Economy of Macedonia
The breakup of Yugoslavia in 1991 deprived the Economy of the Republic of Macedonia, then its poorest republic (only 5% of the total federal output of goods and services), of its key protected markets and large transfer payments from the center. An absence of infrastructure, United Nations sanctions on its largest market Federal Republic of Yugoslavia, and a Greek economic embargo hindered economic growth until 1996.
Worker remittances and foreign aid have softened the subsequent volatile recovery period. GDP has increased each year except in 2001, rising by 5% in 2000. However, growth in 1999 was held down by the severe regional economic dislocations caused by the Kosovo war.
Successful privatization in 2000 boosted the country's reserves to over $700 million. Also, the leadership demonstrated a continuing commitment to economic reform, free trade, and regional integration. The economy can meet its basic food needs but depends on outside sources for all of its oil and gas and most of its modern machinery and parts. Inflation jumped to 11% in 2000, largely due to higher oil prices.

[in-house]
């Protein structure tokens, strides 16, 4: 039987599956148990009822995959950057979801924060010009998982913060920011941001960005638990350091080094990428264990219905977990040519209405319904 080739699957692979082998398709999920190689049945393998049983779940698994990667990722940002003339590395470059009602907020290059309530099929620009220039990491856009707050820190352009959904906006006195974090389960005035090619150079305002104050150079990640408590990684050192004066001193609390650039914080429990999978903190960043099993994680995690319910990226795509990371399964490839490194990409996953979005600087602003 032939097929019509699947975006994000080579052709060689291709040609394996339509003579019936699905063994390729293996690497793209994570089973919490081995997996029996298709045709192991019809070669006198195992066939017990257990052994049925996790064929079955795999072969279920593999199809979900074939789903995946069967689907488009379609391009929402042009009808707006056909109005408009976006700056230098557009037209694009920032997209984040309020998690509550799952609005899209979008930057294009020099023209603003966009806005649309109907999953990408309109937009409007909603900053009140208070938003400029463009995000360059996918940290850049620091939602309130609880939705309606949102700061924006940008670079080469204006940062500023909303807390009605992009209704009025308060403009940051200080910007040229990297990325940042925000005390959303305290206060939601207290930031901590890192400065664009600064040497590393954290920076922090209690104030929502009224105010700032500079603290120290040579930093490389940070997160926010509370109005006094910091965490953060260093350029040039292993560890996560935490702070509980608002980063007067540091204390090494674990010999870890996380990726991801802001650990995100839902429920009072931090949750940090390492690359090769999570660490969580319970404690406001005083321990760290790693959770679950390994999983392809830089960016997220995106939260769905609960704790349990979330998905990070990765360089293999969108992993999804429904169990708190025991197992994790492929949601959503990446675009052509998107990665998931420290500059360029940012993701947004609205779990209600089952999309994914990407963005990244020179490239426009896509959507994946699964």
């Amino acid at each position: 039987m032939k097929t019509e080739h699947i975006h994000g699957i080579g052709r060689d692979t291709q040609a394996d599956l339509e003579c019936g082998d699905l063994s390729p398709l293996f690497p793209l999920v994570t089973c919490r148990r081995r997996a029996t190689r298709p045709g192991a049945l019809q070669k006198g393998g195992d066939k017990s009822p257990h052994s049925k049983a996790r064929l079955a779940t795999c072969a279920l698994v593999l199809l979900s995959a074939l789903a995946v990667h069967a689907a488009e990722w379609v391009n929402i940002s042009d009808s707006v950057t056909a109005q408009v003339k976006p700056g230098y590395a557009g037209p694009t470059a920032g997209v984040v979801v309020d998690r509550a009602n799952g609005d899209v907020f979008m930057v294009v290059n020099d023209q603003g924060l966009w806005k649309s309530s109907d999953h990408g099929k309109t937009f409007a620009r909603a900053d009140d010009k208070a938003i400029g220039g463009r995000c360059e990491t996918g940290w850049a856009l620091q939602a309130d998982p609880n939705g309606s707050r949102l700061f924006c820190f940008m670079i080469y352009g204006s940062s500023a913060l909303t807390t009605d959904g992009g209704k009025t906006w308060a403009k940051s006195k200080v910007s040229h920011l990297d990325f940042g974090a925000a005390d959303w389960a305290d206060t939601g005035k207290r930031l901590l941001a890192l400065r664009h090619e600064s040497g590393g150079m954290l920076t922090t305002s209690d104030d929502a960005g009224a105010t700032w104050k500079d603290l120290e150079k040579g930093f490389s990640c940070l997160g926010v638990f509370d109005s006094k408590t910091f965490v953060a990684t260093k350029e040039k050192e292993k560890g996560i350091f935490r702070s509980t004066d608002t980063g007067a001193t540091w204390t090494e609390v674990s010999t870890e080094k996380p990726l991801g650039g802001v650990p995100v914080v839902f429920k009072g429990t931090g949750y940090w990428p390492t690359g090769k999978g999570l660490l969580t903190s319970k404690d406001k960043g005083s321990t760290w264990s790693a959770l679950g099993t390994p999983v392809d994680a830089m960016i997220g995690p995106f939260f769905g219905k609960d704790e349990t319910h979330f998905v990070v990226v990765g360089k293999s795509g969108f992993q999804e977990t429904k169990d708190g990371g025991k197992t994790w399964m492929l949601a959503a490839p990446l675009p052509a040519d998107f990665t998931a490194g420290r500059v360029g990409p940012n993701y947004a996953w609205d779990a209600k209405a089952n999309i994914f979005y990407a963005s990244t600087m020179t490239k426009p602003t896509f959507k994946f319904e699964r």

Real GDP in the first half of 2011 increased by 5.2%. This robust growth was mainly driven by 23.6% growth in the construction sector; 13.2% in mining, quarrying, and manufacturing; 12.4% in wholesale and retail trade; and 4.2% in transport and communication services. Industrial output in the first 8 months of 2011 was 7.5% higher than in the same period of 2010. Low public and external debt and a comfortable level of foreign exchange reserves allowed for further relaxation of monetary policy, with the reference interest rate of the Central Bank decreasing to 4%. Due to rising prices for energy, fuel, and food on international markets, inflation increased in the first half of 2011, but later decreased to an annualized rate of 3.4% at the end of September. The official unemployment rate dropped to 31.3% in the second quarter of 2011, but remained one of the highest in Europe. Many people work in the gray economy, and many experts estimate Macedonia's actual unemployment as being somewhere between 20%-25%.
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